Cassius tells Casca to act quickly. Trebonius, as prearranged, removes Antony from the scene. Under the pretext of begging repeal of a banishment decree imposed by Caesar on Publius Cimber, brother of Metellus, they surround Caesar and isolate him from the rest of the senators. As Caesar rejects each of their appeals, the conspirators tighten the circle around him. Casca is the first to strike, and, after each of the conspirators attack Caesar, Brutus is the last to stab him. Mortally wounded, Caesar says his last words, “Et tu, Brutè?—Then fall, Caesar,” (85) and dies.
Panic ensues as the senators run from...
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Act III, Scenes 2 and 3: Summary and Analysis
Plebeians: Roman citizens at Caesar’s funeral
Servant: messenger from Octavius
Cinna the Poet: a poet with the same name as one of the conspirators
The setting is in the marketplace at Caesar’s funeral shortly after his death. The agitated crowd demands an explanation for Caesar’s assassination. Cassius leaves with some of the crowd to give his version of why Caesar was killed, while Brutus remains behind with the others to give his own account of the events. Brutus explains that although he was Caesar’s friend, and loved him, Caesar was ambitious and had to be killed for the good of Rome. If allowed to live, Caesar would have made slaves of all the Romans. He tells the crowd that he is ready to kill himself with the same dagger he used to kill Caesar, if they think he did wrong. But they are so moved by his speech that the crowd wants to erect statues in Brutus’ honor and make him king. Brutus declines their offer, and after telling them to listen to what Antony has to say, Brutus leaves.
Antony faces a hostile audience when he ascends into the pulpit and begins his oration with the words, “Friends, Romans, countrymen, lend me your ears.” (Sc. 2, 82) Slowly he wins them over, proving that Caesar was not ambitious. He calls the conspirators “honorable men,” yet he shows them to be traitors. Antony cries for Caesar and produces his will. He tells the...
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Act IV, Scene 1: Summary and Analysis
Octavius: Caesar’s nephew and one of the three leaders to rule Rome after his death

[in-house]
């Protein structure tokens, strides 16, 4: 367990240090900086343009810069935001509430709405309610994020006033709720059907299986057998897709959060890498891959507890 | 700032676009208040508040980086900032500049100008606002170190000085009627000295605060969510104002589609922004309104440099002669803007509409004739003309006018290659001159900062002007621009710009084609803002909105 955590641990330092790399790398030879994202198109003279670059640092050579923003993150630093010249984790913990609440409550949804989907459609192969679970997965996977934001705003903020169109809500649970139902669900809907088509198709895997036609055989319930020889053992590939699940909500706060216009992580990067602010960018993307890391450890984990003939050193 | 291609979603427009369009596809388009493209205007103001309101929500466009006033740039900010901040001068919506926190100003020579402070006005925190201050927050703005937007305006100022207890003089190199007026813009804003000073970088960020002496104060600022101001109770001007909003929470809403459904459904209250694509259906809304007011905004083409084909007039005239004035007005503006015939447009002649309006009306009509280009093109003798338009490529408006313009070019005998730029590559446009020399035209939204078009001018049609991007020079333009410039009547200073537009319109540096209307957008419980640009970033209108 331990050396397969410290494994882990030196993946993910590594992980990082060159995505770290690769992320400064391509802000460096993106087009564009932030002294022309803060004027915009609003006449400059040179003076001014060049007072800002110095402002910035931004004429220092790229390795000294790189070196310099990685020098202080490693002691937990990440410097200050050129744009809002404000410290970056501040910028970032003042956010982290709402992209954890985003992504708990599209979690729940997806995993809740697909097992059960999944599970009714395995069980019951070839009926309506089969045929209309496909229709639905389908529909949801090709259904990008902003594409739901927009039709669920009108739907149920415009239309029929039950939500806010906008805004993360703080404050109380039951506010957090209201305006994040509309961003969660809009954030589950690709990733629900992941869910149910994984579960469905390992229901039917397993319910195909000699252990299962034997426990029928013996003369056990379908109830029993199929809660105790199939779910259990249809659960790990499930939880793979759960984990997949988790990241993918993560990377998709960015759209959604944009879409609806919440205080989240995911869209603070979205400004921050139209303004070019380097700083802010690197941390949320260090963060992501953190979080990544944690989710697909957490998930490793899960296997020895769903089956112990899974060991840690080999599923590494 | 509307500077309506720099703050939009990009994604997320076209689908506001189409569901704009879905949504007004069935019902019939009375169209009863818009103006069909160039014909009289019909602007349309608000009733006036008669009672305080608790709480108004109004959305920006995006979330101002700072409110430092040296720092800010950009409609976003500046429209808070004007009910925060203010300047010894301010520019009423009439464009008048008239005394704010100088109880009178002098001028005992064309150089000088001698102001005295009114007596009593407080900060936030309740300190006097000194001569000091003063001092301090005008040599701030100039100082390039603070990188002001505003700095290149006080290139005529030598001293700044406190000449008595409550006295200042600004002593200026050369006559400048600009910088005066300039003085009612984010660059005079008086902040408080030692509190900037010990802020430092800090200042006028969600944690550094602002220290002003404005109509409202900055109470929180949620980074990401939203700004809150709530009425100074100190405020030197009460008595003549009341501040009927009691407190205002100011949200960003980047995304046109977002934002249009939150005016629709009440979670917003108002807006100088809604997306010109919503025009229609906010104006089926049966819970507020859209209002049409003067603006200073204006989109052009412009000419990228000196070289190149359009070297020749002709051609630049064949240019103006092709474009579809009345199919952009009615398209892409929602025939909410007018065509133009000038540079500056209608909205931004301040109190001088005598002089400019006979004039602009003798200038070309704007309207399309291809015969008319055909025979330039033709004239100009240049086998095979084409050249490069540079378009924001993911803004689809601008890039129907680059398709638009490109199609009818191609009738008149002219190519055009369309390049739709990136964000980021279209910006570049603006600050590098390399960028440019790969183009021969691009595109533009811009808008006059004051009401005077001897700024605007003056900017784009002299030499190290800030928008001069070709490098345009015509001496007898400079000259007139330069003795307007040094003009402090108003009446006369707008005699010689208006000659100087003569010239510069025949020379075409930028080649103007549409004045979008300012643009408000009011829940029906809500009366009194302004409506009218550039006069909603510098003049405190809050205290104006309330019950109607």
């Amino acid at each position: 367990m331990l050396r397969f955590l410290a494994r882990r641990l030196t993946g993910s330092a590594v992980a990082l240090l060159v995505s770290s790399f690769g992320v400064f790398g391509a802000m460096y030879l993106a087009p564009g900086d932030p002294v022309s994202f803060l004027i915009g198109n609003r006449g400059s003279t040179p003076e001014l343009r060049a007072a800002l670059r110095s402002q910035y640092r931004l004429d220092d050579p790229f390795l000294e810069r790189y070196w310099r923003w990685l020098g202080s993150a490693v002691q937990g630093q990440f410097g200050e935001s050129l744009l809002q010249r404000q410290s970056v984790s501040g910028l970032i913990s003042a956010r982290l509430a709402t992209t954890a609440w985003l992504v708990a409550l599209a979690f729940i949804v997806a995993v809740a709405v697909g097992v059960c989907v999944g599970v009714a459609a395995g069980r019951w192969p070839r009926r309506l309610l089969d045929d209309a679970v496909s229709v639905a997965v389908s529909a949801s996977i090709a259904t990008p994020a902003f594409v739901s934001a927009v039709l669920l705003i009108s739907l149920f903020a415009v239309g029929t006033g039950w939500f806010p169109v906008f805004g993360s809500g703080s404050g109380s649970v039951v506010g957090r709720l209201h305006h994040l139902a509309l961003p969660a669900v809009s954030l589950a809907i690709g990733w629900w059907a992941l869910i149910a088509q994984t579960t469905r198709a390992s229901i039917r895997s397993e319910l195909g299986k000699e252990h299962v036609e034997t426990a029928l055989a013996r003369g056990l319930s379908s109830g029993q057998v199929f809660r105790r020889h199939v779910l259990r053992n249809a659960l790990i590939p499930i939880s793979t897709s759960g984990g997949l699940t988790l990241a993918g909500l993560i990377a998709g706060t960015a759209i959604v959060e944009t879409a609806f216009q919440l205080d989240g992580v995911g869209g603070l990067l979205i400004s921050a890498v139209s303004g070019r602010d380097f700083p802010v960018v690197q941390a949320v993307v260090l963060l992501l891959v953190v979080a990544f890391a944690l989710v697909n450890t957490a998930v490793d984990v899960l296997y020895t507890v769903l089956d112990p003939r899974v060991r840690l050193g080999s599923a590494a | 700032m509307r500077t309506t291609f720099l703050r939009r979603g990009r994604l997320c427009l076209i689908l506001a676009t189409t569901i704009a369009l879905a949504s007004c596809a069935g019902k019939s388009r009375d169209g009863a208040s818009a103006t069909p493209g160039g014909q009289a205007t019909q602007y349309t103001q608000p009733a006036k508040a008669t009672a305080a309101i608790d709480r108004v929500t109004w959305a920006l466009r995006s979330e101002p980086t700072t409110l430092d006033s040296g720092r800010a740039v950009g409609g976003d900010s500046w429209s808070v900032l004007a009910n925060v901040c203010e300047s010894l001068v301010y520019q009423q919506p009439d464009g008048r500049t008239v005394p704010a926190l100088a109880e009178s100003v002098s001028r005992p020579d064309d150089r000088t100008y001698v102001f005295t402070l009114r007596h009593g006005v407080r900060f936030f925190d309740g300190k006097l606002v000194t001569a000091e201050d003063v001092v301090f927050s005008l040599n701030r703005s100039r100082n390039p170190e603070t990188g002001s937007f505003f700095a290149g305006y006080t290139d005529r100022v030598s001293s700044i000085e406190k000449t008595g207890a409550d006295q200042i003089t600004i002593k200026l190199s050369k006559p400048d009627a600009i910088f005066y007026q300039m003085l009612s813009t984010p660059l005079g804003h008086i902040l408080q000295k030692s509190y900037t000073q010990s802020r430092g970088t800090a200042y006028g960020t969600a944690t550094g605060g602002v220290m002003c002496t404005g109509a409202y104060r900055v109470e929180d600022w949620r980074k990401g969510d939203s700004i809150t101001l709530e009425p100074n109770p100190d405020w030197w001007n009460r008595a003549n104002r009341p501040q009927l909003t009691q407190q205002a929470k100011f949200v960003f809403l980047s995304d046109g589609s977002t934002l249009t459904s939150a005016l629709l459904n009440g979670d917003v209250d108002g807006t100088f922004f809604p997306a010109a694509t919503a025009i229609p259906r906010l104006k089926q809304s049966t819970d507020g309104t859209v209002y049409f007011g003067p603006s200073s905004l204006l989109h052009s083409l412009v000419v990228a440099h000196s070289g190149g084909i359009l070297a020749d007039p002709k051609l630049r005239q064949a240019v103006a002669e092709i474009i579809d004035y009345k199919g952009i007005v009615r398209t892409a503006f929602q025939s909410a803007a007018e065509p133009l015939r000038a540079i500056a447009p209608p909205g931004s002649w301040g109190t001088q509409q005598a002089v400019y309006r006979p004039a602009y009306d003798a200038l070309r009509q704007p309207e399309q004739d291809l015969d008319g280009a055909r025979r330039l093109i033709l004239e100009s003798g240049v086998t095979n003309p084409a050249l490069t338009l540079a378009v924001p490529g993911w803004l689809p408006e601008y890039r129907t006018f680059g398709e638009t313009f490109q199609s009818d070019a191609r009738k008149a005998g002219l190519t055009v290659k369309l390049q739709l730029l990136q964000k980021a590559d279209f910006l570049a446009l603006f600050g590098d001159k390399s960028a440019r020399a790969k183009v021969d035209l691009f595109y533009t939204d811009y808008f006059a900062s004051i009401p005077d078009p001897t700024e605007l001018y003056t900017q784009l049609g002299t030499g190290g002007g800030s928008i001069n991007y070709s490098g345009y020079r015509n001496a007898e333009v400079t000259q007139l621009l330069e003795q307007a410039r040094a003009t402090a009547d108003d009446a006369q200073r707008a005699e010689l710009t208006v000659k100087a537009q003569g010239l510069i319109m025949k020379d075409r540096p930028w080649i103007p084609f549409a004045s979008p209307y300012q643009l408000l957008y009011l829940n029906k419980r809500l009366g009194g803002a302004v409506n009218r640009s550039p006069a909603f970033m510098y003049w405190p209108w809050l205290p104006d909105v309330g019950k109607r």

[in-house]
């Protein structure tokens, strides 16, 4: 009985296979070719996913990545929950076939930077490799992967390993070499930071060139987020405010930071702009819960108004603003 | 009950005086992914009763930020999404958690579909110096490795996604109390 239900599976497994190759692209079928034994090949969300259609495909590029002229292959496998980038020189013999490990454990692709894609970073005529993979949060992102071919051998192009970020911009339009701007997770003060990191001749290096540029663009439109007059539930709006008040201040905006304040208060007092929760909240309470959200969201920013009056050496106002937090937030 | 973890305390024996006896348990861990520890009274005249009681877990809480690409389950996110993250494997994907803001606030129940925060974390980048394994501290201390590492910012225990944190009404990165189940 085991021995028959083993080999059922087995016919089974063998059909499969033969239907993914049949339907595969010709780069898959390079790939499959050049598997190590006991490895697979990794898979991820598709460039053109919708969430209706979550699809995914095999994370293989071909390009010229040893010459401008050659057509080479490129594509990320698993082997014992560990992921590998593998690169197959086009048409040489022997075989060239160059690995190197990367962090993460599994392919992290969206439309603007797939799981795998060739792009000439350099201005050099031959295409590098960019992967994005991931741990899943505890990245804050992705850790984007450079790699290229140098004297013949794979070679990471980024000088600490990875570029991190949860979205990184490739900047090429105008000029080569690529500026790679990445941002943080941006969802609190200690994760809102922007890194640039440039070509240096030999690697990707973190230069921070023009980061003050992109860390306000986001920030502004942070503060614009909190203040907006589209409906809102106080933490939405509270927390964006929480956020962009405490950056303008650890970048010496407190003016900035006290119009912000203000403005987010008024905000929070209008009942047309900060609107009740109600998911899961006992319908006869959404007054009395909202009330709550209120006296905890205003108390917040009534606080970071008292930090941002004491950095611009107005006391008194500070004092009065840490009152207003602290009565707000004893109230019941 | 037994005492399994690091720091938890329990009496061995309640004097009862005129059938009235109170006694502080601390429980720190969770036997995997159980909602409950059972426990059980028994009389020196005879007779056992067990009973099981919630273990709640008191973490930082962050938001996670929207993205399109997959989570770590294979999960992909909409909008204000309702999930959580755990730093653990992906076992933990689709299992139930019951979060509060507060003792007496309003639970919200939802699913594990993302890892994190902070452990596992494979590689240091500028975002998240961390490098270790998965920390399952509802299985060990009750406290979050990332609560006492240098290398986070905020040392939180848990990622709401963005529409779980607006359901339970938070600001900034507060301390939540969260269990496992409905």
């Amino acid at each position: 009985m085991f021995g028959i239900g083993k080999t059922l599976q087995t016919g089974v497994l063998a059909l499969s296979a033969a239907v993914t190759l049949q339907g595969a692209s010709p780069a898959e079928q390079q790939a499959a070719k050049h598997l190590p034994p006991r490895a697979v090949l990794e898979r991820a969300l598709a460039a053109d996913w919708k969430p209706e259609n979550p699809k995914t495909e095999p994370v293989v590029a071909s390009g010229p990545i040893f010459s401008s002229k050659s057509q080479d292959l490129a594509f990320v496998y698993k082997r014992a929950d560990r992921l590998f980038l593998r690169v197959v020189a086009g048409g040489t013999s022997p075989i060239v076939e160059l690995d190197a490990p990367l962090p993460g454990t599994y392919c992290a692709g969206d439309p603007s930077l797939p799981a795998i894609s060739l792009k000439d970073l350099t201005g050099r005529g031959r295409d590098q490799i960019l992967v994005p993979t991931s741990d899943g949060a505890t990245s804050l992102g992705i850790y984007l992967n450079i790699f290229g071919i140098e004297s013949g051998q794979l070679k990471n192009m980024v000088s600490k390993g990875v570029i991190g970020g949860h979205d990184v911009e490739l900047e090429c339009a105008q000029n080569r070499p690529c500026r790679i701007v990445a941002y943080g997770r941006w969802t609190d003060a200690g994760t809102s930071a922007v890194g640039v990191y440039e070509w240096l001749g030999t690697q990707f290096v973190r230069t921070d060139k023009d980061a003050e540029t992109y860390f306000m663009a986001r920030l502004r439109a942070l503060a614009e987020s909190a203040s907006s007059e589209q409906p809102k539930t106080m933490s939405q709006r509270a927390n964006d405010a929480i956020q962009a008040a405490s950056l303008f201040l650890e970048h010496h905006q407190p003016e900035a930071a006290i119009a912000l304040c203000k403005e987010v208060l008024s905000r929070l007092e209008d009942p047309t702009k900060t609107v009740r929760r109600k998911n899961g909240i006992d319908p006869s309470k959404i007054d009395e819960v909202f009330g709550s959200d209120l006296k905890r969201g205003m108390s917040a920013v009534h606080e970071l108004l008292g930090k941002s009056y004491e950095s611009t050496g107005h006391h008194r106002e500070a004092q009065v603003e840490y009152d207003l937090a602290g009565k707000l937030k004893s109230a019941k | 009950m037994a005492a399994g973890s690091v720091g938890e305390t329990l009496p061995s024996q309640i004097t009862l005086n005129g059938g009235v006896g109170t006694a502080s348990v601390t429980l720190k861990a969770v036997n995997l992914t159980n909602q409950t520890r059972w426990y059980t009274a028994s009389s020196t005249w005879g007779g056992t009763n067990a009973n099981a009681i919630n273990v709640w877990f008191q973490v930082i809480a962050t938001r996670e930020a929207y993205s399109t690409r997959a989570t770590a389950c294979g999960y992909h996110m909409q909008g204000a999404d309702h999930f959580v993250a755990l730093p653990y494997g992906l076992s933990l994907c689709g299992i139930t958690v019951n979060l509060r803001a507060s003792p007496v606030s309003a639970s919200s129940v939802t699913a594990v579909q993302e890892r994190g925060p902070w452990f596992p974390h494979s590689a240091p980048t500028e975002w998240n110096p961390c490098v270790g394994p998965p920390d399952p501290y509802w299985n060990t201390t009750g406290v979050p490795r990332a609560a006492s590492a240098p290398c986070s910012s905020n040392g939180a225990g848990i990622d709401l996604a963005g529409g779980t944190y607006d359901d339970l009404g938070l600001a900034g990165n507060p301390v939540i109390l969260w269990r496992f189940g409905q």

Lepidus: the third leader to rule Rome after Caesar’s death
The setting is a house in Rome some time after Caesar’s death. The Republic is in turmoil, as Antony predicted. Rome is in the hands of Antony, Octavius, and Lepidus. They are compiling a death list of their political enemies. Antony sends Lepidus to “fetch” Caesar’s will so they might reduce some of the legacies mentioned by Antony to the citizens in his funeral speech. When Lepidus leaves, Antony tells Octavius that Lepidus is unfit to have so much power. Antony plans to use Lepidus to achieve his political objectives and then cut him off. They talk about Brutus and Cassius, who have fled the country and are raising an army in Greece. Antony and Octavius make plans to muster their own forces to fight them.
Act IV addresses the corrupting effects of power. Rome is on the brink of a terrible civil war. Antony has joined forces with Octavius and Lepidus to become one of the three most powerful men in Rome. They are the second triumvirate to rule the Republic. (Caesar, Pompey, and Crassus were the first.)
To solidify their political power, and because they have many enemies in Rome, they are making a list of Roman senators and citizens they plan to execute. Their decisions are cold and unfeeling....
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Act IV, Scenes 2 and 3: Summary and Analysis
Pindarus: servant to Cassius taken prisoner in Partheia
Lucilius: officer in Brutus’ army
Messala: officer in Brutus’ army
Titinius: friend of Cassius and Officer in his army
Varro: soldier in Brutus’ army
Claudius: soldier in Brutus’ army
Poet: jester who enters Brutus’ tent
The setting is the camp of Brutus in Sardis, Greece. Brutus and his soldiers are awaiting the arrival of Cassius and his army. When Pindarus, a slave to Cassius, brings his master’s greetings, Brutus indicates his misgivings about the course of events. He confides to Lucilius, one of his officers, that he has regrets about killing Caesar.
As soon as Cassius arrives in camp he begins to quarrel with Brutus. Brutus cautions him that they should not fight in front of the troops they will soon lead into battle, so they move into Brutus’ tent to continue their argument.